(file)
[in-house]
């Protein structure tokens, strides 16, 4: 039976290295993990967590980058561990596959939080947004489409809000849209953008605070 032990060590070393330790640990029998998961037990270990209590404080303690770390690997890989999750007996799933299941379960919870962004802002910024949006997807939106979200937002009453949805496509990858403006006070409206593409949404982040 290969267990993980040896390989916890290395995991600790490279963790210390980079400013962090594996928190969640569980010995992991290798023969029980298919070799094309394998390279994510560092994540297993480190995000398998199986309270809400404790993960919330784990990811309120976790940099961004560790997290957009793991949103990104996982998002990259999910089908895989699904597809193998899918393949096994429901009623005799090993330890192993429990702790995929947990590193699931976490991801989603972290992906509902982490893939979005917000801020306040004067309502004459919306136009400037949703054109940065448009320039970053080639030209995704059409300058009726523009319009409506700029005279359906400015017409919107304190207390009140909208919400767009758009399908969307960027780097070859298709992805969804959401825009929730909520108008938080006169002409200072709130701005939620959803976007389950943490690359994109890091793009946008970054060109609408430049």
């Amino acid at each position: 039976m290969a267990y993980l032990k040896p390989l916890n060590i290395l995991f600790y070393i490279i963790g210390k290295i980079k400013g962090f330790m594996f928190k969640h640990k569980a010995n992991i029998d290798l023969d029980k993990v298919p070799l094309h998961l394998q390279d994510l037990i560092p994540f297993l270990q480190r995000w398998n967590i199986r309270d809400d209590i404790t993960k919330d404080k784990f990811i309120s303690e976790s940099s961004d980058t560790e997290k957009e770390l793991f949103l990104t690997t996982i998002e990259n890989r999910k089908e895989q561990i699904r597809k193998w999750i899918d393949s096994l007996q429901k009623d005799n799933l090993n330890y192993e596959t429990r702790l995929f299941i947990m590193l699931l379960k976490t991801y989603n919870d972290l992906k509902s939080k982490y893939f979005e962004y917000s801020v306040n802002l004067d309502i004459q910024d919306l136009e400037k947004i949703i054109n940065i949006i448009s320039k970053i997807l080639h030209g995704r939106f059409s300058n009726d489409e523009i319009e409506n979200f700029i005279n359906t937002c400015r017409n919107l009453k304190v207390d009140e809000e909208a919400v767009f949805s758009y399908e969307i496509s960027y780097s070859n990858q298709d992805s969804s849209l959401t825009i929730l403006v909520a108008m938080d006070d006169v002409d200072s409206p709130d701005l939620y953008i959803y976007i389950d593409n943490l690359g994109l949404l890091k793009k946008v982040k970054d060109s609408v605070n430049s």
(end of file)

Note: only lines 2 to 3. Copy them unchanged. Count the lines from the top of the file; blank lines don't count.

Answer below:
């Protein structure tokens, strides 16, 4: 039976290295993990967590980058561990596959939080947004489409809000849209953008605070 032990060590070393330790640990029998998961037990270990209590404080303690770390690997890989999750007996799933299941379960919870962004802002910024949006997807939106979200937002009453949805496509990858403006006070409206593409949404982040 290969267990993980040896390989916890290395995991600790490279963790210390980079400013962090594996928190969640569980010995992991290798023969029980298919070799094309394998390279994510560092994540297993480190995000398998199986309270809400404790993960919330784990990811309120976790940099961004560790997290957009793991949103990104996982998002990259999910089908895989699904597809193998899918393949096994429901009623005799090993330890192993429990702790995929947990590193699931976490991801989603972290992906509902982490893939979005917000801020306040004067309502004459919306136009400037949703054109940065448009320039970053080639030209995704059409300058009726523009319009409506700029005279359906400015017409919107304190207390009140909208919400767009758009399908969307960027780097070859298709992805969804959401825009929730909520108008938080006169002409200072709130701005939620959803976007389950943490690359994109890091793009946008970054060109609408430049």
């Amino acid at each position: 039976m290969a267990y993980l032990k040896p390989l916890n060590i290395l995991f600790y070393i490279i963790g210390k290295i980079k400013g962090f330790m594996f928190k969640h640990k569980a010995n992991i029998d290798l023969d029980k993990v298919p070799l094309h998961l394998q390279d994510l037990i560092p994540f297993l270990q480190r995000w398998n967590i199986r309270d809400d209590i404790t993960k919330d404080k784990f990811i309120s303690e976790s940099s961004d980058t560790e997290k957009e770390l793991f949103l990104t690997t996982i998002e990259n890989r999910k089908e895989q561990i699904r597809k193998w999750i899918d393949s096994l007996q429901k009623d005799n799933l090993n330890y192993e596959t429990r702790l995929f299941i947990m590193l699931l379960k976490t991801y989603n919870d972290l992906k509902s939080k982490y893939f979005e962004y917000s801020v306040n802002l004067d309502i004459q910024d919306l136009e400037k947004i949703i054109n940065i949006i448009s320039k970053i997807l080639h030209g995704r939106f059409s300058n009726d489409e523009i319009e409506n979200f700029i005279n359906t937002c400015r017409n919107l009453k304190v207390d009140e809000e909208a919400v767009f949805s758009y399908e969307i496509s960027y780097s070859n990858q298709d992805s969804s849209l959401t825009i929730l403006v909520a108008m938080d006070d006169v002409d200072s409206p709130d701005l939620y953008i959803y976007i389950d593409n943490l690359g994109l949404l890091k793009k946008v982040k970054d060109s609408v605070n430049s």